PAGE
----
In the timeline we’re given, when God eventually loses patience and decides to blot out human kind, he makes that decision after ten generations of births and deaths in chp 5. At the birth of each significant heir, and the numbering of the years of the father, there is growing hope that the negative history can somehow be overcome, even though there is pain in the working of the soil.
Lamech’s expectation is given voice when he names his own son, ‘this one will provide us with relief’ (gen 5:29). Lamech seems to believe that his son can somehow undo or neutralise the curse of Adam, and I guess many parents can echo this feeling of new hope in the birth of a child. But as many parents will also know, sometimes we burden our children with our expectations that they can never fulfill.
So when chp 6 opens with the bizarre story of the Nephilim and the sexual relations of ‘divine beings’ and the ‘daughters of men’, we are alerted to something strange in the history. Chapter 5 has already signalled that something is wrong. Note verse 1:
when God created man, he made him in the likeness of God. He created them male and female and blessed them. And when he had created them, he called them ‘man’
This is followed by verse 3 (funnily enough!)
when Adam had lived 130 years, he had a son in his own likeness, in his own image; and he named him Seth
It seems that the text wants to alert us to the possibility that that the function of creating human beings in his image and naming them has been taken over by the humans themselves. And that by 6:5,12 this image has been distorted to grotesque proportions of wickedness and violence. Furthermore, this distortion is something that human beings seem incapable of discerning, for we are told specifically that only God has seen it; ‘the Lord saw..’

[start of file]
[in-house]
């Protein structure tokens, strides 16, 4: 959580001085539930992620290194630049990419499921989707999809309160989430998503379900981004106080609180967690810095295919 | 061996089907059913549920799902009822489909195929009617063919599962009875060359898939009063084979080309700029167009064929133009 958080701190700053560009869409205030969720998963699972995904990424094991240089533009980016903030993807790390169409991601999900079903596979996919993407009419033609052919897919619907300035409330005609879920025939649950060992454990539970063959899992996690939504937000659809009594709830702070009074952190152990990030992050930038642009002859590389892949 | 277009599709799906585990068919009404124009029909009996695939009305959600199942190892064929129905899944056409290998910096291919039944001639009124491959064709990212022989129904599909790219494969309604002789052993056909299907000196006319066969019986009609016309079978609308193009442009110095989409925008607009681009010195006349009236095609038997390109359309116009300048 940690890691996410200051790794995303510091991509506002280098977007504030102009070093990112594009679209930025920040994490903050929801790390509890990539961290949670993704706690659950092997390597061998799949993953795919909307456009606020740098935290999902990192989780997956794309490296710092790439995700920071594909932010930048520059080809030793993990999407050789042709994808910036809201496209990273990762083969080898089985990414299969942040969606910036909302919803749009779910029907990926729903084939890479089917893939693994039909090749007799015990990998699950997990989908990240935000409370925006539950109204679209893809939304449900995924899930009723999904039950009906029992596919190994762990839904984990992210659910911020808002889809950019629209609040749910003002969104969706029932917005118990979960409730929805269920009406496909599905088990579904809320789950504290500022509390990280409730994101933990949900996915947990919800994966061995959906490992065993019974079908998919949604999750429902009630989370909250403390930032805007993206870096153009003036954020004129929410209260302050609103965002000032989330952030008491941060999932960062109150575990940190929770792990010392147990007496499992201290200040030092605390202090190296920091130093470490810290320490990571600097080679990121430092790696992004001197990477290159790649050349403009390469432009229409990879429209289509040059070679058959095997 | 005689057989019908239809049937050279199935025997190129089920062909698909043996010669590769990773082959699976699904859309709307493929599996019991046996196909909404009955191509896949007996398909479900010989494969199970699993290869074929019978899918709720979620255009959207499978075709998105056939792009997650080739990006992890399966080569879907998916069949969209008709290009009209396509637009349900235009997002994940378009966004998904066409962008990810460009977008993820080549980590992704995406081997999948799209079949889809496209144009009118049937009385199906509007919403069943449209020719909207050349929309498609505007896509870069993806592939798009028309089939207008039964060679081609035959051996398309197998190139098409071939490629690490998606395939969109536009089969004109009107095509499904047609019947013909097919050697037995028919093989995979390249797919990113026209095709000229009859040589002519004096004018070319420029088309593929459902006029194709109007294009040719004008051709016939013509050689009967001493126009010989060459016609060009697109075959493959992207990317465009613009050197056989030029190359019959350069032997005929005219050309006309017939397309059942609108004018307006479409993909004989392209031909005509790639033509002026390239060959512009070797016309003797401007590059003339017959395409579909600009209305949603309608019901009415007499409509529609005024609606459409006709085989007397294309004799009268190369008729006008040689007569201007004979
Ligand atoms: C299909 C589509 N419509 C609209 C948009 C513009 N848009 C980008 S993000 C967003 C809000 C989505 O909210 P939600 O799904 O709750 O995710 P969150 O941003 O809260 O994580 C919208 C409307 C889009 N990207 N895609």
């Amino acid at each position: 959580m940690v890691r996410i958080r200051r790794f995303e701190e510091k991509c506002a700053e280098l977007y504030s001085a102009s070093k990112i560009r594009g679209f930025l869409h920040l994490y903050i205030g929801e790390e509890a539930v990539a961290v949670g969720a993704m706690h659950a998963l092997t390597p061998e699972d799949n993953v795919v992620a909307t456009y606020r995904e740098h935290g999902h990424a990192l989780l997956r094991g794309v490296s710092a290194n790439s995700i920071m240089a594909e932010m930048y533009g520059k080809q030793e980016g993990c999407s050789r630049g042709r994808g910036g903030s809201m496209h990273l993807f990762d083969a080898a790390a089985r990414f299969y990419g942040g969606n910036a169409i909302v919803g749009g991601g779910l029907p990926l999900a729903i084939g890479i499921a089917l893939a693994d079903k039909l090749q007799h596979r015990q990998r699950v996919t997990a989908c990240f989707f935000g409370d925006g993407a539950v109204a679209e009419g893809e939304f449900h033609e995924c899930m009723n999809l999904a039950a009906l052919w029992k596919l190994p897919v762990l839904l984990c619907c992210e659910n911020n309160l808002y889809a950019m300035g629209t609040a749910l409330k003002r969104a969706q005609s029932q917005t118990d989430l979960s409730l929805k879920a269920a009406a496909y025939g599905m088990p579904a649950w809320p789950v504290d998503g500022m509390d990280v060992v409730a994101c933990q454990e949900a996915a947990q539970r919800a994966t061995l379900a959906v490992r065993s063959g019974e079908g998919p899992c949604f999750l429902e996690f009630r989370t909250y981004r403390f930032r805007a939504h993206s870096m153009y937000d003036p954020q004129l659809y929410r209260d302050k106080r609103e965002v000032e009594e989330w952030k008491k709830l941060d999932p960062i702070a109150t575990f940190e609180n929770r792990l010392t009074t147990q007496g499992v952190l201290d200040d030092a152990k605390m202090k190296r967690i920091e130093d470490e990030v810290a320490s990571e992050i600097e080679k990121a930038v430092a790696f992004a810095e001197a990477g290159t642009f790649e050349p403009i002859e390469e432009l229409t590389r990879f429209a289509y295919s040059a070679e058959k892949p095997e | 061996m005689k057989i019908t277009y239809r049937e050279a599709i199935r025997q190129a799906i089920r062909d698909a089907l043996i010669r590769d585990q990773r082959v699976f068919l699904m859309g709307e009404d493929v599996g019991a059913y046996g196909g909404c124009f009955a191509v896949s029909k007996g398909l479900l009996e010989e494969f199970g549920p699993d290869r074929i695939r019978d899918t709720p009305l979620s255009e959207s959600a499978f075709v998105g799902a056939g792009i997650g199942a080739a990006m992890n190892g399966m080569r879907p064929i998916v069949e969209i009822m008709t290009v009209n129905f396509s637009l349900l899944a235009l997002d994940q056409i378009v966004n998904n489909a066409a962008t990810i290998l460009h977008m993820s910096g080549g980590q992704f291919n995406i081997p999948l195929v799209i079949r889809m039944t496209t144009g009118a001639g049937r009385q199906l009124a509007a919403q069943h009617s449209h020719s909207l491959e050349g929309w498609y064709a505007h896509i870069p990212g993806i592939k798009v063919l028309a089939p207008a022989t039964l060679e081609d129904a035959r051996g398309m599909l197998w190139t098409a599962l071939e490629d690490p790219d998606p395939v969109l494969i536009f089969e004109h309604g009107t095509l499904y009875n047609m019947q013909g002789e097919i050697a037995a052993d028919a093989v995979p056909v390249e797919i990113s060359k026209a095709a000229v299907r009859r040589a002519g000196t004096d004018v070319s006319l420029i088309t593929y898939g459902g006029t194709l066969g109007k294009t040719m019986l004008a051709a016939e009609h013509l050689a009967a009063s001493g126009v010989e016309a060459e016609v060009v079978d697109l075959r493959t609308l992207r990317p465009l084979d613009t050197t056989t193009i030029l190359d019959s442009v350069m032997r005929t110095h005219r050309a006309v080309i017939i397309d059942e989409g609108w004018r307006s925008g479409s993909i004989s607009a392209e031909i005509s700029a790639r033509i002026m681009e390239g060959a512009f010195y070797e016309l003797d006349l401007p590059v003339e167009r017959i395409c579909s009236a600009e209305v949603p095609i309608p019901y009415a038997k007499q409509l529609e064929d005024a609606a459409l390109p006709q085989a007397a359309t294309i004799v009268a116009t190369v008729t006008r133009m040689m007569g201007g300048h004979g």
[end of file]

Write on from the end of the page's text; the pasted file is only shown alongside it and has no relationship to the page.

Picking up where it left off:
We are pitched headlong back into the Garden and the initial rebellion of Adam and Eve in their desire for the ‘knowledge of good and evil’ (gen 3:5), a knowledge which once gained has led to an awful misfortune in that they both create and suffer from evil. There is then a sad conflict between the hopes and expectations of Lamech that Noah would be a nachem, or relief, and what becomes instead in God’s perspective a deep regret or, in Hebrew, nechem, (gen 6:6) that he had ever made human beings.
We can understand now, that far from moving us ten generations away from the curse on the adama (ground) because of Adam, human kind has instead intensified that curse which will now result in their terrible, complete destruction.
The midrashic writings of Rashi are interesting here. The word God uses for destruction is, in Hebrew, emcheh, translated ‘I will blot out’ (gen 6:7). Rashi translates it thus,
He is dust, so I will bring water upon him, and dissolve him.
It seems to me that Rashi thus connects humankind’s destruction to the very nature of their identity and their rebellion. Avivah Gottlieb Zornberg writes of this interpretation:
This is to be a watery destruction, not a dry one. The original dust-earth of man – his relation to the adama – is to be radically annulled by an overapplication, as it were, of water. It then transpires that man’s destruction is also to be the destruction of all life – animal, reptile, and bird – again under the rubric of nechama – the cosmic ‘regret’ of the creative God.
Genesis – the beginning of desire (p39)
What a phrase that is, ‘the cosmic regret of the creative God’!
How awful this is. We are not alone in our pursuits. We are neither the full measure nor the conclusion of our misappropriation of the created order. The implications of our selfishness and arrogance does not die with us, but we implicate everyone and everything. As we go, so goes the whole of creation. It’s a frightening thought in these days of threatening global climate disaster, of rising oil prices, of wars for fresh water. The Genesis text puts it very simply:
I am surely going to destroy them (human beings) AND THE EARTH.
We need hope.